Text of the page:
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Science. 2017 Feb 17;355(6326):744-747. doi: 10.1126/science.aak9995.

GTPase activity-coupled treadmilling of the bacterial tubulin FtsZ organizes septal cell wall synthesis.

Author information

1
Department of Biophysics and Biophysical Chemistry, Johns Hopkins University School of Medicine, Baltimore, MD 21205, USA.
2
Department of Bioengineering, Stanford University, Stanford, CA 94305, USA.
3
Department of Bioengineering, Stanford University, Stanford, CA 94305, USA. kchuang@stanford.edu xiao@jhmi.edu.
4
Department of Microbiology and Immunology, Stanford University School of Medicine, Stanford, CA 94305, USA.
5
Department of Biophysics and Biophysical Chemistry, Johns Hopkins University School of Medicine, Baltimore, MD 21205, USA. kchuang@stanford.edu xiao@jhmi.edu.

Abstract

The bacterial tubulin FtsZ is the central component of the cell division machinery, coordinating an ensemble of proteins involved in septal cell wall synthesis to ensure successful constriction. How cells achieve this coordination is unknown. We found that in Escherichia coli cells, FtsZ exhibits dynamic treadmilling predominantly determined by its guanosine triphosphatase activity. The treadmilling dynamics direct the processive movement of the septal cell wall synthesis machinery but do not limit the rate of septal synthesis. In FtsZ mutants with severely reduced treadmilling, the spatial distribution of septal synthesis and the molecular composition and ultrastructure of the septal cell wall were substantially altered. Thus, FtsZ treadmilling provides a mechanism for achieving uniform septal cell wall synthesis to enable correct polar morphology.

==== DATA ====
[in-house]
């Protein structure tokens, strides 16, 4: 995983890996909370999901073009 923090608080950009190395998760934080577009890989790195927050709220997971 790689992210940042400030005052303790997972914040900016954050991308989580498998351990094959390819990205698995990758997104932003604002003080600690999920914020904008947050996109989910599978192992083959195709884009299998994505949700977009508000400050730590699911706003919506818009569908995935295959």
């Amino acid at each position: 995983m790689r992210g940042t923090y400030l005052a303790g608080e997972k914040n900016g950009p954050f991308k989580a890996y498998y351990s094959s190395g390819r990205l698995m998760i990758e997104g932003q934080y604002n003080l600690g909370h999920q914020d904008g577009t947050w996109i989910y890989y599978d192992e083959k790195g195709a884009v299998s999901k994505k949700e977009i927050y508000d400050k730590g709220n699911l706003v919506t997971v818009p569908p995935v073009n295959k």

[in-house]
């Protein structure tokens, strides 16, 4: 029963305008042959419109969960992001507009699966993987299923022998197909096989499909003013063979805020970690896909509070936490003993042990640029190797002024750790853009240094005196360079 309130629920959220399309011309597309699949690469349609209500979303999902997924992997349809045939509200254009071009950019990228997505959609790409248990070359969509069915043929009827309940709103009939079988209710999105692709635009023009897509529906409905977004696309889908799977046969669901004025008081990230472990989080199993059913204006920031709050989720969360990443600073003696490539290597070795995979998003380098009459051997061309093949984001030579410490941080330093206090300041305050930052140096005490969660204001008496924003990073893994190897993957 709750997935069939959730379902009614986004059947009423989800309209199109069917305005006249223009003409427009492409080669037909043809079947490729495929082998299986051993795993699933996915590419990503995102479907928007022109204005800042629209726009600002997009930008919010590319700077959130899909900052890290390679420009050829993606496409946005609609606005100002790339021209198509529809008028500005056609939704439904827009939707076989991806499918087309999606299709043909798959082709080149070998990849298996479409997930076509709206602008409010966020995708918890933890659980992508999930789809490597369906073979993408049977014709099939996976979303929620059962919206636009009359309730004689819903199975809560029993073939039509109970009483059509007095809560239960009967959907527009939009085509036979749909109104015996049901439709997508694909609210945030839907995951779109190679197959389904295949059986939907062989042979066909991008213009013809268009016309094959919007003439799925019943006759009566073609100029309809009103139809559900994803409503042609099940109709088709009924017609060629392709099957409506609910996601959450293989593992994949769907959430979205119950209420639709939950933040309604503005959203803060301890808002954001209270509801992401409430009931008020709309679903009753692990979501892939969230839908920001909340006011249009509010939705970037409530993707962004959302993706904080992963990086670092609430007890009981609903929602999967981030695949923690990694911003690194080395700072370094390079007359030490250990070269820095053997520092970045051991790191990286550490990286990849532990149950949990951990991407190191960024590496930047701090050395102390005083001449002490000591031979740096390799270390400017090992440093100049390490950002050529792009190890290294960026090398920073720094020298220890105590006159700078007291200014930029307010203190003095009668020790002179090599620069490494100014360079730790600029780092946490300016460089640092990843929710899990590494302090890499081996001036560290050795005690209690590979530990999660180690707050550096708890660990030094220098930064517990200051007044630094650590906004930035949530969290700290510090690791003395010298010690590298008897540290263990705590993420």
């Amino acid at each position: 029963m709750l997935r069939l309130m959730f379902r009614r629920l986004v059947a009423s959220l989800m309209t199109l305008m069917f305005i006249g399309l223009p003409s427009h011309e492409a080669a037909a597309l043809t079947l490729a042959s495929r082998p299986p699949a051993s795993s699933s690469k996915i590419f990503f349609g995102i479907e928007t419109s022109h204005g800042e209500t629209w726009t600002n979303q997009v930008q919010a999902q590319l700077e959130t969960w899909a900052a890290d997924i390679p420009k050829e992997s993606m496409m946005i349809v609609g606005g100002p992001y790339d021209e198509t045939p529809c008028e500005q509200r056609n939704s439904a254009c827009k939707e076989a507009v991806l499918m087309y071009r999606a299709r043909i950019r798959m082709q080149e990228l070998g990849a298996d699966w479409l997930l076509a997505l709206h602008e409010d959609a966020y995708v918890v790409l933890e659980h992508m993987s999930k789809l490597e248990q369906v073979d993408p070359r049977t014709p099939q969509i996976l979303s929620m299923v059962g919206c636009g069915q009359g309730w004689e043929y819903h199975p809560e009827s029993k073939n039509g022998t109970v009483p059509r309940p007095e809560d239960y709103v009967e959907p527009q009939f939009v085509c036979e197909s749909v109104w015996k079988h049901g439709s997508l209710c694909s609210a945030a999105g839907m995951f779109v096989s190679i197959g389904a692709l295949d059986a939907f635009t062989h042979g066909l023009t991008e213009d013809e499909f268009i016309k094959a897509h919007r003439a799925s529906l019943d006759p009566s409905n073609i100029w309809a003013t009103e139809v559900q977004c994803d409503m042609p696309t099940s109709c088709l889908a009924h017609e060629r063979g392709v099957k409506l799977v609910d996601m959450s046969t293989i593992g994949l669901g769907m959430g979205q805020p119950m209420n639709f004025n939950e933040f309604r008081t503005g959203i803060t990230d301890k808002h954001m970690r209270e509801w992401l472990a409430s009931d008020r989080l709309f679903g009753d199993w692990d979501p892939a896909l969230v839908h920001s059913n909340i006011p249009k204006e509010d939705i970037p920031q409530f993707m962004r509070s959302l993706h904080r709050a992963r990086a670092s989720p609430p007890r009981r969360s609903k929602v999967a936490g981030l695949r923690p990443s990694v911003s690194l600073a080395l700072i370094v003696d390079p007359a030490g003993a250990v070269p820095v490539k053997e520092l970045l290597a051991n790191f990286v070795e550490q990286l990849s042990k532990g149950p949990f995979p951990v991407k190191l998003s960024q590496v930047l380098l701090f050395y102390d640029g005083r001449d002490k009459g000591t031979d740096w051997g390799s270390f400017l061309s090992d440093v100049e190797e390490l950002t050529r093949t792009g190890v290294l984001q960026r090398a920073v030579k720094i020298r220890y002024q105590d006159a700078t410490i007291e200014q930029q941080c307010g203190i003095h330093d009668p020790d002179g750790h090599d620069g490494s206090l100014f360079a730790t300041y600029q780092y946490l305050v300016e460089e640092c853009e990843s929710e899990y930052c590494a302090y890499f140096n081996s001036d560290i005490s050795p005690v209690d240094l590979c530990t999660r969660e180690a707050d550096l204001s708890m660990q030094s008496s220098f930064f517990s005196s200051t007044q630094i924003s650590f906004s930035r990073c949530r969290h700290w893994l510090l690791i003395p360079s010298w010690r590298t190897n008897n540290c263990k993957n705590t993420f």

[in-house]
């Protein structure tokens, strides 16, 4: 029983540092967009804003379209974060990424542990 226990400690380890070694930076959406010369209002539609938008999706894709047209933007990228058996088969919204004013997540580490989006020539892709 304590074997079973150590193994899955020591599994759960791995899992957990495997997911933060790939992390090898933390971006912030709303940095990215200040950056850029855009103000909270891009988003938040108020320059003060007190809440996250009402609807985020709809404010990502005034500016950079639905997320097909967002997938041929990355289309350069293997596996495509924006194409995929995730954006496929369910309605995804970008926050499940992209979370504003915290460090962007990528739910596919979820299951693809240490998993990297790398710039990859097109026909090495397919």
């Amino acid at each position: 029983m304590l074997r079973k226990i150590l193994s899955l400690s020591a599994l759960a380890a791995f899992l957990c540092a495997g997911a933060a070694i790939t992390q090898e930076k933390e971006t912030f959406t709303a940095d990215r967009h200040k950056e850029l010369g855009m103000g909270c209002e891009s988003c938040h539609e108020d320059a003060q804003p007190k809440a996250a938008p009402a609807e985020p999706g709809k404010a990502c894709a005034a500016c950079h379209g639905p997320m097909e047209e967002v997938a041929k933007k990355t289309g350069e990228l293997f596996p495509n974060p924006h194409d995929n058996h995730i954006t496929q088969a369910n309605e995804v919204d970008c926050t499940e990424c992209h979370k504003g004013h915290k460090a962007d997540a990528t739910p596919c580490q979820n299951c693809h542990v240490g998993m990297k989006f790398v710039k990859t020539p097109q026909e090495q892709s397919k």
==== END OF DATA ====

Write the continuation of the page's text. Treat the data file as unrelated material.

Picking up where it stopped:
PMID:
28209899
PMCID:
PMC5851775
DOI:
10.1126/science.aak9995
[Indexed for MEDLINE]
Free PMC Article

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